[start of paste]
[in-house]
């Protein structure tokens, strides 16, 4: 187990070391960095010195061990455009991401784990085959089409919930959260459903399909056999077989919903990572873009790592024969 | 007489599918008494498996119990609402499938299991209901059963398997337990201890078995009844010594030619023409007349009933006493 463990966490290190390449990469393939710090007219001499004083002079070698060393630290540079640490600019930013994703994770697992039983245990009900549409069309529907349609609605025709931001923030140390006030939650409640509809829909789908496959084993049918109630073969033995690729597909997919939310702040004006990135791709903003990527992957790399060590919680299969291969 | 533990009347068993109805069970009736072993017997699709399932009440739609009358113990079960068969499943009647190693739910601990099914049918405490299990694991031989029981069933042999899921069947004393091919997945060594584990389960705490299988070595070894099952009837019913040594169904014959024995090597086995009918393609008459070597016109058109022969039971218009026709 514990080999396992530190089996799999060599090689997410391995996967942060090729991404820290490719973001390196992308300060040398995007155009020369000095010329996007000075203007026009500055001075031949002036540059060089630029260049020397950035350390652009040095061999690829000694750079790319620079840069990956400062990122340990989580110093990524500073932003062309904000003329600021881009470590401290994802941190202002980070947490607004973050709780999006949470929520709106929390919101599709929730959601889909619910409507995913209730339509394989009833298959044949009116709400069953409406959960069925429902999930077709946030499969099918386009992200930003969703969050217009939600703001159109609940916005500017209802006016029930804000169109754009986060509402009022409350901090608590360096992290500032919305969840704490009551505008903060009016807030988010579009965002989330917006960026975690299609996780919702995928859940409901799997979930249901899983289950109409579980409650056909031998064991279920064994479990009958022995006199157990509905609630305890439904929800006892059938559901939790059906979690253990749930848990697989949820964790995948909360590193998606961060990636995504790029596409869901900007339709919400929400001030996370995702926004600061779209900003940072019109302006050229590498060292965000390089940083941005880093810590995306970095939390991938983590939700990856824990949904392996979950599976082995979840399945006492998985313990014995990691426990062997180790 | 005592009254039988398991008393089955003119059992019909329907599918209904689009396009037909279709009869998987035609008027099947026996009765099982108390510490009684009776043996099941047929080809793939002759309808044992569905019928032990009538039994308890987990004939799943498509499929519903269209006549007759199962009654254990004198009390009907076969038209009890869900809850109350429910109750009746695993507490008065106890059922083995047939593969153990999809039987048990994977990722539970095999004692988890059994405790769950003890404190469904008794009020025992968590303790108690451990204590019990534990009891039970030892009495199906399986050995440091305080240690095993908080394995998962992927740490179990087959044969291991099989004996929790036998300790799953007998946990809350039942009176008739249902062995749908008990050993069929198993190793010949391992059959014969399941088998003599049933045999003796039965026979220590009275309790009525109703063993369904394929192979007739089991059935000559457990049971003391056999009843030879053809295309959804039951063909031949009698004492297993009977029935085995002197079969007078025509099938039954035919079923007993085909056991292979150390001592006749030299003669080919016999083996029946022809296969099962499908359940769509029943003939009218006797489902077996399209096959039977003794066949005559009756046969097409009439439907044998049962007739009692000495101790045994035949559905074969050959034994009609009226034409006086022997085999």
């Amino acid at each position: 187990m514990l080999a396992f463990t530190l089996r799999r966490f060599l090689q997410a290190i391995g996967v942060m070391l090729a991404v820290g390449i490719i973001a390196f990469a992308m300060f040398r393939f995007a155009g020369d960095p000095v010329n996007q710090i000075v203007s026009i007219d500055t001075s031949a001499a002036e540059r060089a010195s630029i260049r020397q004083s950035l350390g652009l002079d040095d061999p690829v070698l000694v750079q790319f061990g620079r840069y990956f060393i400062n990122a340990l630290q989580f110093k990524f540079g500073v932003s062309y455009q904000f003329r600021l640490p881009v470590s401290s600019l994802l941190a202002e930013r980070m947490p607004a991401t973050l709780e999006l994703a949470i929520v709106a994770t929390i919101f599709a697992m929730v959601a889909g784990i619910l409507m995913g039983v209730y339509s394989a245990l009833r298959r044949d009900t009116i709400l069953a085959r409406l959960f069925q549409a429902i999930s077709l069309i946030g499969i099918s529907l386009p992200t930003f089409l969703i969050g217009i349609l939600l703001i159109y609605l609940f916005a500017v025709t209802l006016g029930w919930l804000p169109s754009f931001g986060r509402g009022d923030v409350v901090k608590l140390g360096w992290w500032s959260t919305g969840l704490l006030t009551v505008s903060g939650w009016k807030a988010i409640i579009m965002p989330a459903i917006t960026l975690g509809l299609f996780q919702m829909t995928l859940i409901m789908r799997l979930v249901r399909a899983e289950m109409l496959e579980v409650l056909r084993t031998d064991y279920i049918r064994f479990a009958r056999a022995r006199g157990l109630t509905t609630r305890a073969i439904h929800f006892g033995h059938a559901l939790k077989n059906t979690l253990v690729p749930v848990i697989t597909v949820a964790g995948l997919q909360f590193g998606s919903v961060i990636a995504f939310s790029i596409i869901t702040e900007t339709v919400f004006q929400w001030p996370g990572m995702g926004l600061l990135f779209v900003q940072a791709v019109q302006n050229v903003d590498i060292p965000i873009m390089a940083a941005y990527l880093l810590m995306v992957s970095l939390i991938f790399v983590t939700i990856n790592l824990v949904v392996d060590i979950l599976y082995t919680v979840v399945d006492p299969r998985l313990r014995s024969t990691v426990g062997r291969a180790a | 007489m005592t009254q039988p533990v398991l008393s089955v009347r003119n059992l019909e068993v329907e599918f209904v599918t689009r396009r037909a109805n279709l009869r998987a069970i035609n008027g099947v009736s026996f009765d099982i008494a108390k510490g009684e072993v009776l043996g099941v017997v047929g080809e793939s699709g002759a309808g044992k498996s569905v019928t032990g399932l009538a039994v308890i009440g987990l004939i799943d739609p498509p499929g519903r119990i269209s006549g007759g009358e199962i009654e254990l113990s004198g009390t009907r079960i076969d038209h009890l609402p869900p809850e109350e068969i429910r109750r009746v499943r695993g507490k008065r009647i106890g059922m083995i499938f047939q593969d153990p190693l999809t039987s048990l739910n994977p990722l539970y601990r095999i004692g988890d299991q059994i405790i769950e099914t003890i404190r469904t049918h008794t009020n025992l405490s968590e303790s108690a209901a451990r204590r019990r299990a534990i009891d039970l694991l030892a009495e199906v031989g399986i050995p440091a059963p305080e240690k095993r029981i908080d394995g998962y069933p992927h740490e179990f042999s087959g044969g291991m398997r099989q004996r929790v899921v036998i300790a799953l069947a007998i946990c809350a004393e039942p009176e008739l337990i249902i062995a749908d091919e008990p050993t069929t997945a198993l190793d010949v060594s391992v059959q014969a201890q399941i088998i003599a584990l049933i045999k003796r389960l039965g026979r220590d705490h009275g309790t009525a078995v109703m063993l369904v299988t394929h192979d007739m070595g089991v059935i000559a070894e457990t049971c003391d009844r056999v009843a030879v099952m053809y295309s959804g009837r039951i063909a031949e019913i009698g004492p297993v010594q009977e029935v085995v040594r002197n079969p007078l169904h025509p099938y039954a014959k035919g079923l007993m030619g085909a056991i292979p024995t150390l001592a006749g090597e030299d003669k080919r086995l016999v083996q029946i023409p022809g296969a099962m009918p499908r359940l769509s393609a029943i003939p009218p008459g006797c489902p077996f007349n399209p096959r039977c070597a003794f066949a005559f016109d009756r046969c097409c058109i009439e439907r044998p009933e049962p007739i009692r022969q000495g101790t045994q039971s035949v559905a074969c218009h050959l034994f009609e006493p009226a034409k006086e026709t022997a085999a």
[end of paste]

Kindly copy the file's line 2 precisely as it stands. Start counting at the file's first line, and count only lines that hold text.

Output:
């Protein structure tokens, strides 16, 4: 187990070391960095010195061990455009991401784990085959089409919930959260459903399909056999077989919903990572873009790592024969 | 007489599918008494498996119990609402499938299991209901059963398997337990201890078995009844010594030619023409007349009933006493 463990966490290190390449990469393939710090007219001499004083002079070698060393630290540079640490600019930013994703994770697992039983245990009900549409069309529907349609609605025709931001923030140390006030939650409640509809829909789908496959084993049918109630073969033995690729597909997919939310702040004006990135791709903003990527992957790399060590919680299969291969 | 533990009347068993109805069970009736072993017997699709399932009440739609009358113990079960068969499943009647190693739910601990099914049918405490299990694991031989029981069933042999899921069947004393091919997945060594584990389960705490299988070595070894099952009837019913040594169904014959024995090597086995009918393609008459070597016109058109022969039971218009026709 514990080999396992530190089996799999060599090689997410391995996967942060090729991404820290490719973001390196992308300060040398995007155009020369000095010329996007000075203007026009500055001075031949002036540059060089630029260049020397950035350390652009040095061999690829000694750079790319620079840069990956400062990122340990989580110093990524500073932003062309904000003329600021881009470590401290994802941190202002980070947490607004973050709780999006949470929520709106929390919101599709929730959601889909619910409507995913209730339509394989009833298959044949009116709400069953409406959960069925429902999930077709946030499969099918386009992200930003969703969050217009939600703001159109609940916005500017209802006016029930804000169109754009986060509402009022409350901090608590360096992290500032919305969840704490009551505008903060009016807030988010579009965002989330917006960026975690299609996780919702995928859940409901799997979930249901899983289950109409579980409650056909031998064991279920064994479990009958022995006199157990509905609630305890439904929800006892059938559901939790059906979690253990749930848990697989949820964790995948909360590193998606961060990636995504790029596409869901900007339709919400929400001030996370995702926004600061779209900003940072019109302006050229590498060292965000390089940083941005880093810590995306970095939390991938983590939700990856824990949904392996979950599976082995979840399945006492998985313990014995990691426990062997180790 | 005592009254039988398991008393089955003119059992019909329907599918209904689009396009037909279709009869998987035609008027099947026996009765099982108390510490009684009776043996099941047929080809793939002759309808044992569905019928032990009538039994308890987990004939799943498509499929519903269209006549007759199962009654254990004198009390009907076969038209009890869900809850109350429910109750009746695993507490008065106890059922083995047939593969153990999809039987048990994977990722539970095999004692988890059994405790769950003890404190469904008794009020025992968590303790108690451990204590019990534990009891039970030892009495199906399986050995440091305080240690095993908080394995998962992927740490179990087959044969291991099989004996929790036998300790799953007998946990809350039942009176008739249902062995749908008990050993069929198993190793010949391992059959014969399941088998003599049933045999003796039965026979220590009275309790009525109703063993369904394929192979007739089991059935000559457990049971003391056999009843030879053809295309959804039951063909031949009698004492297993009977029935085995002197079969007078025509099938039954035919079923007993085909056991292979150390001592006749030299003669080919016999083996029946022809296969099962499908359940769509029943003939009218006797489902077996399209096959039977003794066949005559009756046969097409009439439907044998049962007739009692000495101790045994035949559905074969050959034994009609009226034409006086022997085999």